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Ingrid Grayling - CLA Magazine

Ingrid Grayling
Professional dog trainer & active holidays for dogs


First Published in the CLA Magazine February 2012
Good dogs made better by Ingrid Grayling

With the lambing season just around the corner and the spring weather set to burst out from the cold dark winter, many country lovers and avid walkers will be planning and looking forward to a season of country walks, and for some, a chance to get out in drier weather (we hope!) with their faithful four legged friends for lengthy walks in the beautiful countryside.

It is however the thought of spring and the fields full of sheep and lambs that can bring a feeling of dread and apprehension to many dog owners with the fear of uncertainty of how their dogs will behave on these anticipated walks.

For Cumbrian based professional dog trainer and dog behaviourist, Ingrid Grayling, lambing season is a busy time bringing a steady stream of enquiries by dog owners who fear for the safety of their pets when the fields become full of sheep and lambs. Ingrid says “Although pet dogs have been domesticated for a long time they have not lost their basic instincts including a strong predatory drive to chase. All dogs have a natural hunting instinct and although some dogs may not show this day to day it can become apparent given the right, or should we say wrong, set of circumstances. When it does it can be terrifying and worrying not only for the dog owner but also the farmer and the livestock”.

Dogs are just demonstrating their natural instincts and the urge to chase can take hold of even the most docile of breeds. Ingrid often meets dog owners who say that their dogs have never chased or worried livestock before so they cannot understand why this has suddenly happened. Her reply is very direct, and always the same, it is nature! It doesn’t mean that their dog is an aggressive animal, which is often a concern; it just means that they are responding to their natural instincts. Ingrid believes it is vitally important to be able to train the owner to train the dog so that they can calmly and confidently handle any situation and prevent unfortunate incidents before they occur.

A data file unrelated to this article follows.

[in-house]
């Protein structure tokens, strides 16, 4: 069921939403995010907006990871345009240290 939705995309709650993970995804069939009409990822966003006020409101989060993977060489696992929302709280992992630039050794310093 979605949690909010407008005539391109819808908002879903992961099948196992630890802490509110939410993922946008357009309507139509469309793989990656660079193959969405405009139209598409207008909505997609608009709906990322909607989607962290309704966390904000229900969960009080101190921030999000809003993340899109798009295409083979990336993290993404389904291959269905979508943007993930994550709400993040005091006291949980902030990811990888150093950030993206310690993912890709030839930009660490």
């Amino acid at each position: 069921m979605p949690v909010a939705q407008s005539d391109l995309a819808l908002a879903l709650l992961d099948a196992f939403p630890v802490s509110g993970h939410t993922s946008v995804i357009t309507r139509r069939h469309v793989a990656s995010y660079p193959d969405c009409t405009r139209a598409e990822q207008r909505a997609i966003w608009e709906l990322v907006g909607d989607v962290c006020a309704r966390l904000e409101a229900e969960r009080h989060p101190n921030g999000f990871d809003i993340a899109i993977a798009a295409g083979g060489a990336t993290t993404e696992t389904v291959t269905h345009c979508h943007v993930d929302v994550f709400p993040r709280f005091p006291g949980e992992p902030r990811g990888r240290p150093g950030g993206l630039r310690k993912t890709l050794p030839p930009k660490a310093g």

Chasing and worrying livestock is not acceptable in our society, and quite rightly so, it can be life threatening for both the chased and the chaser. Under The Dogs (Protection of Livestock) Act 1953, a dog that worries, attacks or chases livestock could mean that the owners are faced with a hefty fine, compensation and possibly a destruction order. Not only that, a farmer has a legal right to act if they see an uncontrolled dog pursuing an animal on their land. With the increasing financial pressures being put on farming enterprises, they can't be blamed for trying to prevent their sheep being injured or killed. Increasingly, this means having a zero tolerance approach to dogs running wild, even if the owners are present and frantically trying to recall their pets. This is a situation that no-one wants to be caught up in, and one which can be totally avoided with the right knowledge and skills.

It is therefore essential that our dogs are taught how to behave around livestock and that their owners have full control of them at all times. Whilst it is acknowledged that dogs should be kept on leads when livestock are present, there is always the possibility of a stray animal suddenly appearing especially, if like many dog owners and Ingrid in particular, who says she likes to walk way up onto the fells in the more remote areas where unexpected animals often appear.